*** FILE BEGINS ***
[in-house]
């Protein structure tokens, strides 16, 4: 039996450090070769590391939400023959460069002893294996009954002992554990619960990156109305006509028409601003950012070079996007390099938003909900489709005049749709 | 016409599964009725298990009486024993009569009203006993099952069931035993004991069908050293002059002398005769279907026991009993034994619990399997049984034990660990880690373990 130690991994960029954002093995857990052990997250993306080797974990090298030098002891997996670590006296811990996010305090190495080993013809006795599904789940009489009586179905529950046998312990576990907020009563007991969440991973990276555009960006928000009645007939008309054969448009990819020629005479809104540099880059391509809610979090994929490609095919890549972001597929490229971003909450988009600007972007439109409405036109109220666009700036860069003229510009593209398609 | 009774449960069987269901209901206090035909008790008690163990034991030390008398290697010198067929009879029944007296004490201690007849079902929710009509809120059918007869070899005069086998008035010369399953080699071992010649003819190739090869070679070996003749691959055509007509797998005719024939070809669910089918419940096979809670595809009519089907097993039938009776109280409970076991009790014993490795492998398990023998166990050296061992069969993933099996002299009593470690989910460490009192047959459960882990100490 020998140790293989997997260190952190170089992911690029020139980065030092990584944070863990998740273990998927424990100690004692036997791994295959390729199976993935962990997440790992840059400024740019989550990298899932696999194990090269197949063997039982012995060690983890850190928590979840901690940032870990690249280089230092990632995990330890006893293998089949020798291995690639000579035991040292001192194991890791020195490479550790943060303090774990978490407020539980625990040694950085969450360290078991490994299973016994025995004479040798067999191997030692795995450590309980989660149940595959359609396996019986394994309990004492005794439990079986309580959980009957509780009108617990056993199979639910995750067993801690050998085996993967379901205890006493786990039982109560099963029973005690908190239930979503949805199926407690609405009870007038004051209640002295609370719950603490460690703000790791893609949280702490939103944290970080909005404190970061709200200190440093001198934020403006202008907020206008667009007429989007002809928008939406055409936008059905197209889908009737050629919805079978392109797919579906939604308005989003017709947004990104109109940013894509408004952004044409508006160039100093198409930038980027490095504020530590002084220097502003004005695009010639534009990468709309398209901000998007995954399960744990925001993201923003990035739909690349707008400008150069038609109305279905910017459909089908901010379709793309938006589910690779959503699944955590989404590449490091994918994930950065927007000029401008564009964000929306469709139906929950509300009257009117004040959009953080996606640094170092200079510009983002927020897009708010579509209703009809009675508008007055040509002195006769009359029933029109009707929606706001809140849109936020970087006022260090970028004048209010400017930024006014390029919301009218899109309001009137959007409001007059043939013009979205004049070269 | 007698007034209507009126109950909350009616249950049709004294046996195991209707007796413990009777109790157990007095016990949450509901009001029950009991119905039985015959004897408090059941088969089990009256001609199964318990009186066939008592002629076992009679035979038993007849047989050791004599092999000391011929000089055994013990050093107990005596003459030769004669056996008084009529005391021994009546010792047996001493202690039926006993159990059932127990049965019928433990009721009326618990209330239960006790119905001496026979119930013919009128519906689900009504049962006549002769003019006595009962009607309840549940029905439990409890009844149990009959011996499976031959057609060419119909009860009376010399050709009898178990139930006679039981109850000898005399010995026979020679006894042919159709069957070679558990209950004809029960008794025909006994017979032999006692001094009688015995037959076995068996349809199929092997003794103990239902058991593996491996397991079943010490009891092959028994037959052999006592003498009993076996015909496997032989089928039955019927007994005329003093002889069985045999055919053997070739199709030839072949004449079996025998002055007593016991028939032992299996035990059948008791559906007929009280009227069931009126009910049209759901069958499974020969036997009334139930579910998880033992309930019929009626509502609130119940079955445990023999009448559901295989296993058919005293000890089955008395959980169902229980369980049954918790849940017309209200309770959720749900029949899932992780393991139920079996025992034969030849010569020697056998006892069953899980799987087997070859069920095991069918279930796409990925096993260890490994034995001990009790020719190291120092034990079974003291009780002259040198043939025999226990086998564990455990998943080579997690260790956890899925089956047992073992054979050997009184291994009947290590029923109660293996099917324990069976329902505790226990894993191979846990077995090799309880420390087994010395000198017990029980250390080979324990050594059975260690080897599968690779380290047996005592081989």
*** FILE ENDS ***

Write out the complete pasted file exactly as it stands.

[in-house]
């Protein structure tokens, strides 16, 4: 039996450090070769590391939400023959460069002893294996009954002992554990619960990156109305006509028409601003950012070079996007390099938003909900489709005049749709 | 016409599964009725298990009486024993009569009203006993099952069931035993004991069908050293002059002398005769279907026991009993034994619990399997049984034990660990880690373990 130690991994960029954002093995857990052990997250993306080797974990090298030098002891997996670590006296811990996010305090190495080993013809006795599904789940009489009586179905529950046998312990576990907020009563007991969440991973990276555009960006928000009645007939008309054969448009990819020629005479809104540099880059391509809610979090994929490609095919890549972001597929490229971003909450988009600007972007439109409405036109109220666009700036860069003229510009593209398609 | 009774449960069987269901209901206090035909008790008690163990034991030390008398290697010198067929009879029944007296004490201690007849079902929710009509809120059918007869070899005069086998008035010369399953080699071992010649003819190739090869070679070996003749691959055509007509797998005719024939070809669910089918419940096979809670595809009519089907097993039938009776109280409970076991009790014993490795492998398990023998166990050296061992069969993933099996002299009593470690989910460490009192047959459960882990100490 020998140790293989997997260190952190170089992911690029020139980065030092990584944070863990998740273990998927424990100690004692036997791994295959390729199976993935962990997440790992840059400024740019989550990298899932696999194990090269197949063997039982012995060690983890850190928590979840901690940032870990690249280089230092990632995990330890006893293998089949020798291995690639000579035991040292001192194991890791020195490479550790943060303090774990978490407020539980625990040694950085969450360290078991490994299973016994025995004479040798067999191997030692795995450590309980989660149940595959359609396996019986394994309990004492005794439990079986309580959980009957509780009108617990056993199979639910995750067993801690050998085996993967379901205890006493786990039982109560099963029973005690908190239930979503949805199926407690609405009870007038004051209640002295609370719950603490460690703000790791893609949280702490939103944290970080909005404190970061709200200190440093001198934020403006202008907020206008667009007429989007002809928008939406055409936008059905197209889908009737050629919805079978392109797919579906939604308005989003017709947004990104109109940013894509408004952004044409508006160039100093198409930038980027490095504020530590002084220097502003004005695009010639534009990468709309398209901000998007995954399960744990925001993201923003990035739909690349707008400008150069038609109305279905910017459909089908901010379709793309938006589910690779959503699944955590989404590449490091994918994930950065927007000029401008564009964000929306469709139906929950509300009257009117004040959009953080996606640094170092200079510009983002927020897009708010579509209703009809009675508008007055040509002195006769009359029933029109009707929606706001809140849109936020970087006022260090970028004048209010400017930024006014390029919301009218899109309001009137959007409001007059043939013009979205004049070269 | 007698007034209507009126109950909350009616249950049709004294046996195991209707007796413990009777109790157990007095016990949450509901009001029950009991119905039985015959004897408090059941088969089990009256001609199964318990009186066939008592002629076992009679035979038993007849047989050791004599092999000391011929000089055994013990050093107990005596003459030769004669056996008084009529005391021994009546010792047996001493202690039926006993159990059932127990049965019928433990009721009326618990209330239960006790119905001496026979119930013919009128519906689900009504049962006549002769003019006595009962009607309840549940029905439990409890009844149990009959011996499976031959057609060419119909009860009376010399050709009898178990139930006679039981109850000898005399010995026979020679006894042919159709069957070679558990209950004809029960008794025909006994017979032999006692001094009688015995037959076995068996349809199929092997003794103990239902058991593996491996397991079943010490009891092959028994037959052999006592003498009993076996015909496997032989089928039955019927007994005329003093002889069985045999055919053997070739199709030839072949004449079996025998002055007593016991028939032992299996035990059948008791559906007929009280009227069931009126009910049209759901069958499974020969036997009334139930579910998880033992309930019929009626509502609130119940079955445990023999009448559901295989296993058919005293000890089955008395959980169902229980369980049954918790849940017309209200309770959720749900029949899932992780393991139920079996025992034969030849010569020697056998006892069953899980799987087997070859069920095991069918279930796409990925096993260890490994034995001990009790020719190291120092034990079974003291009780002259040198043939025999226990086998564990455990998943080579997690260790956890899925089956047992073992054979050997009184291994009947290590029923109660293996099917324990069976329902505790226990894993191979846990077995090799309880420390087994010395000198017990029980250390080979324990050594059975260690080897599968690779380290047996005592081989």